8. They don't track implants. Surgery centers are required by CMS to keep implant logs and follow up with patients in case of infection. Ms. Geier works as a surveyor for the AAAHC, and she says she sometimes asks for an implant log and hears, "We put the sticker on the patient chart." She says that's not the same as an implant log — surgery centers have to track for infections on cases where implants are used one year after implantation. Surgery centers should also track implants to make sure they're getting the best price and that their vendor contract matches what they're paying.
9. They don't understand their vendor and distributor relationships. Vendors and distributors can be great assets to surgery centers if they make the effort to work with them. For example, distributors can provide reports on service levels, stock levels and shipping rates — information that can help ASCs identify pricey services and thereby reduce costs. She says it's important to have a "go to" person from your distributor who can explain your options and communicate price changes.
Ms. Geier says vendor relationships are equally important, since sales reps can be allies or enemies in the ASC. She says it's important that reps understand aseptic technique, as well as what they can touch and not touch. Many cetners are now requiring the use of The best vendors will train their sales reps on these standards. Ms. Geier says it's also important to build a good relationship with your sales reps, since they are generally close to your surgeons. You need a vendor who will really work with you to find the lowest price at the best quality, instead of undermining your authority by going straight to the surgeon.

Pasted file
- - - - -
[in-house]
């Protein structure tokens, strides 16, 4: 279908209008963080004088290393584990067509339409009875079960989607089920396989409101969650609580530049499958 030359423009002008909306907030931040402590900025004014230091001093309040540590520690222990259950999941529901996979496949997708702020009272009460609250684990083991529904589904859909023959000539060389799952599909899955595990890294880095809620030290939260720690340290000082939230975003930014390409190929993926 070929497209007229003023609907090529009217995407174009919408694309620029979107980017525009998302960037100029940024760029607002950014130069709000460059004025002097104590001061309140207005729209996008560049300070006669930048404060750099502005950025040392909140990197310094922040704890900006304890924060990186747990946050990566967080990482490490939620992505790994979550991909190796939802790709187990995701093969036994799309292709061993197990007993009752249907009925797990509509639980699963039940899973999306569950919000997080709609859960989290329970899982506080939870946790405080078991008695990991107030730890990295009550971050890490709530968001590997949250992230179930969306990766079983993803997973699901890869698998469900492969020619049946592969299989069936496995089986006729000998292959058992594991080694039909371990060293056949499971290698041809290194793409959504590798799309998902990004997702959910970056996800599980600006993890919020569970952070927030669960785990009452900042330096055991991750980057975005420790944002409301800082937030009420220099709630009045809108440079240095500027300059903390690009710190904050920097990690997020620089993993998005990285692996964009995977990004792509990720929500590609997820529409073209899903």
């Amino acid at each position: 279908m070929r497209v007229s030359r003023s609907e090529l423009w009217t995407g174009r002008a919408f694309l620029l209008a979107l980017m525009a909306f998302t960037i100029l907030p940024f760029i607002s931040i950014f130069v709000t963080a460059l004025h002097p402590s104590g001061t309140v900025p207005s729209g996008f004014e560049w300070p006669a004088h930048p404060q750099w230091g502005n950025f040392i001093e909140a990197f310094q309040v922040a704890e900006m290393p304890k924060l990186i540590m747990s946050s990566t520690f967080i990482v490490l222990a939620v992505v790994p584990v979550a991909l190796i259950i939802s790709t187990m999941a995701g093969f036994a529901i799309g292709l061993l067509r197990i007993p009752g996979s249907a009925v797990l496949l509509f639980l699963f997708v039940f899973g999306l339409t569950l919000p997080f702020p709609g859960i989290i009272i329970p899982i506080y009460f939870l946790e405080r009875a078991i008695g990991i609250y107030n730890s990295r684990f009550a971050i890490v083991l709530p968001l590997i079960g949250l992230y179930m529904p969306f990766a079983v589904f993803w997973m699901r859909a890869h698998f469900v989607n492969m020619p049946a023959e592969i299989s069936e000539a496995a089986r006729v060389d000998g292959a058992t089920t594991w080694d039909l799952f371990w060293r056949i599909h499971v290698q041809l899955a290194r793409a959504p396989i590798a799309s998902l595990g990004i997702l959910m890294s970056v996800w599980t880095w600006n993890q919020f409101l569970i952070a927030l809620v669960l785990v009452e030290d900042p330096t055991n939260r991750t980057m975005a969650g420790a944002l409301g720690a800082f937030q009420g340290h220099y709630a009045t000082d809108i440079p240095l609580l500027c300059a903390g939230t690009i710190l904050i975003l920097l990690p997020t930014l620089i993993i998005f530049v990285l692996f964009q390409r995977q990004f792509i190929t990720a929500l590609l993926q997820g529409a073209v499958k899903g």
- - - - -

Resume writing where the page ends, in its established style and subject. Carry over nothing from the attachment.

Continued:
10. They don't understand freight charges, restock charges and back order rates. Ms. Geier says surgery centers often look at the price of an item but not the impact of freight charges. "You need to know if you're going to pay for a commercial carrier," she says. You should also know whether you have to pay a restock charge in the event that you have to send an item back. In addition, you should know whether the company allows you to buy items individually or whether you must buy in bulk, as well as whether they require minimum orders.